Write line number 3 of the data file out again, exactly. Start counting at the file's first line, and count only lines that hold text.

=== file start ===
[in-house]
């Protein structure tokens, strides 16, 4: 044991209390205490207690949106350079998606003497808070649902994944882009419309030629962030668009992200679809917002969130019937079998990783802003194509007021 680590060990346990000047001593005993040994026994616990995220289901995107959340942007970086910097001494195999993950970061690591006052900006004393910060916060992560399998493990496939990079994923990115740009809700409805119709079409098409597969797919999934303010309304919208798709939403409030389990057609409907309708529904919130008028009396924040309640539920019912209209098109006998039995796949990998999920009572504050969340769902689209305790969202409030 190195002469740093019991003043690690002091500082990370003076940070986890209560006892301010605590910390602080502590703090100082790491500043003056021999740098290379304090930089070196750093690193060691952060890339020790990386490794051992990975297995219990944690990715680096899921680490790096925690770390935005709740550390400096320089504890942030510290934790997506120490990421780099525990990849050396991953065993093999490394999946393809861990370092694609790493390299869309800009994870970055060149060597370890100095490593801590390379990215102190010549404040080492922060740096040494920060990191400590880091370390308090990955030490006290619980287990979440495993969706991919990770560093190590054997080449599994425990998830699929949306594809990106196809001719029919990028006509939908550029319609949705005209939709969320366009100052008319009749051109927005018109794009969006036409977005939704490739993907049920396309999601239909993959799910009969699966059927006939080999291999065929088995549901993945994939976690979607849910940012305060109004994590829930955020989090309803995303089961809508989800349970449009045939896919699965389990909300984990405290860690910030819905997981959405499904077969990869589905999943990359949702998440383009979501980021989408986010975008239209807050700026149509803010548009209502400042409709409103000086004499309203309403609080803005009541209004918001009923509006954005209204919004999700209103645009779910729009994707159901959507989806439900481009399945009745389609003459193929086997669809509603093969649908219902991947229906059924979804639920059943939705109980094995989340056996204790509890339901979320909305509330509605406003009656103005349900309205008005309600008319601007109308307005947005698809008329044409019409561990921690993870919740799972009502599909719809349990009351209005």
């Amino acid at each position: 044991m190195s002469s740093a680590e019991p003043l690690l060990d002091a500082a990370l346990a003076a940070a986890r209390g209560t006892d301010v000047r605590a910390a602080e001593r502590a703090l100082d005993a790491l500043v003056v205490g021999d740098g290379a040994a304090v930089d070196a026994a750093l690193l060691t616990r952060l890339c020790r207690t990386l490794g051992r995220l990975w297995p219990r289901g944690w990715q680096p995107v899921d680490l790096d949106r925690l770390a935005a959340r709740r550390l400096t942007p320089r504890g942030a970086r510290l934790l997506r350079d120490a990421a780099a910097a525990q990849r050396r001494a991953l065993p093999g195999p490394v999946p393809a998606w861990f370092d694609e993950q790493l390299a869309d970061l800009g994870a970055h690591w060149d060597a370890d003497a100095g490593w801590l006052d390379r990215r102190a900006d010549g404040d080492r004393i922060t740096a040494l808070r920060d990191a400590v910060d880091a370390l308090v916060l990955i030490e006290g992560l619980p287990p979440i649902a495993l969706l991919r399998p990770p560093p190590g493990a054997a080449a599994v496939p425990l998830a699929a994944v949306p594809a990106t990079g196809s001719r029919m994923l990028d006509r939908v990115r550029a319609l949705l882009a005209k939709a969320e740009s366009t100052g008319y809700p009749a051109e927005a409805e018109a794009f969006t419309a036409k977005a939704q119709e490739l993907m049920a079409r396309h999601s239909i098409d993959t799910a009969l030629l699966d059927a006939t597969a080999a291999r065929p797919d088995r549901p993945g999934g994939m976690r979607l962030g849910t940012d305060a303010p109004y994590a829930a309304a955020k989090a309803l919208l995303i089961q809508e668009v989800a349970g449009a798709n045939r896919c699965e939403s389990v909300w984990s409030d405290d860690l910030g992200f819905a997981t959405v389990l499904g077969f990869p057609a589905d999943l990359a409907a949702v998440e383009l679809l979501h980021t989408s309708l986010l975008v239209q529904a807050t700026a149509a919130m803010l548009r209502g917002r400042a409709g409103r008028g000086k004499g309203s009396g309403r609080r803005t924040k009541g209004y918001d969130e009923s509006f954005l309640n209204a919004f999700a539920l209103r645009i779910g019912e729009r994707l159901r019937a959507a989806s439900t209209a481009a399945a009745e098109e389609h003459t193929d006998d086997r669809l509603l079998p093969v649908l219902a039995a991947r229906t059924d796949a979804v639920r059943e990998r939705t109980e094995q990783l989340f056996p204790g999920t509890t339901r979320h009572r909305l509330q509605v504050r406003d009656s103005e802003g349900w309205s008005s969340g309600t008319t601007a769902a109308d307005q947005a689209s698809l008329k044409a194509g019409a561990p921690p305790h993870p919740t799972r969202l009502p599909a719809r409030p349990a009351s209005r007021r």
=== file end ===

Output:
């Amino acid at each position: 044991m190195s002469s740093a680590e019991p003043l690690l060990d002091a500082a990370l346990a003076a940070a986890r209390g209560t006892d301010v000047r605590a910390a602080e001593r502590a703090l100082d005993a790491l500043v003056v205490g021999d740098g290379a040994a304090v930089d070196a026994a750093l690193l060691t616990r952060l890339c020790r207690t990386l490794g051992r995220l990975w297995p219990r289901g944690w990715q680096p995107v899921d680490l790096d949106r925690l770390a935005a959340r709740r550390l400096t942007p320089r504890g942030a970086r510290l934790l997506r350079d120490a990421a780099a910097a525990q990849r050396r001494a991953l065993p093999g195999p490394v999946p393809a998606w861990f370092d694609e993950q790493l390299a869309d970061l800009g994870a970055h690591w060149d060597a370890d003497a100095g490593w801590l006052d390379r990215r102190a900006d010549g404040d080492r004393i922060t740096a040494l808070r920060d990191a400590v910060d880091a370390l308090v916060l990955i030490e006290g992560l619980p287990p979440i649902a495993l969706l991919r399998p990770p560093p190590g493990a054997a080449a599994v496939p425990l998830a699929a994944v949306p594809a990106t990079g196809s001719r029919m994923l990028d006509r939908v990115r550029a319609l949705l882009a005209k939709a969320e740009s366009t100052g008319y809700p009749a051109e927005a409805e018109a794009f969006t419309a036409k977005a939704q119709e490739l993907m049920a079409r396309h999601s239909i098409d993959t799910a009969l030629l699966d059927a006939t597969a080999a291999r065929p797919d088995r549901p993945g999934g994939m976690r979607l962030g849910t940012d305060a303010p109004y994590a829930a309304a955020k989090a309803l919208l995303i089961q809508e668009v989800a349970g449009a798709n045939r896919c699965e939403s389990v909300w984990s409030d405290d860690l910030g992200f819905a997981t959405v389990l499904g077969f990869p057609a589905d999943l990359a409907a949702v998440e383009l679809l979501h980021t989408s309708l986010l975008v239209q529904a807050t700026a149509a919130m803010l548009r209502g917002r400042a409709g409103r008028g000086k004499g309203s009396g309403r609080r803005t924040k009541g209004y918001d969130e009923s509006f954005l309640n209204a919004f999700a539920l209103r645009i779910g019912e729009r994707l159901r019937a959507a989806s439900t209209a481009a399945a009745e098109e389609h003459t193929d006998d086997r669809l509603l079998p093969v649908l219902a039995a991947r229906t059924d796949a979804v639920r059943e990998r939705t109980e094995q990783l989340f056996p204790g999920t509890t339901r979320h009572r909305l509330q509605v504050r406003d009656s103005e802003g349900w309205s008005s969340g309600t008319t601007a769902a109308d307005q947005a689209s698809l008329k044409a194509g019409a561990p921690p305790h993870p919740t799972r969202l009502p599909a719809r409030p349990a009351s209005r007021r």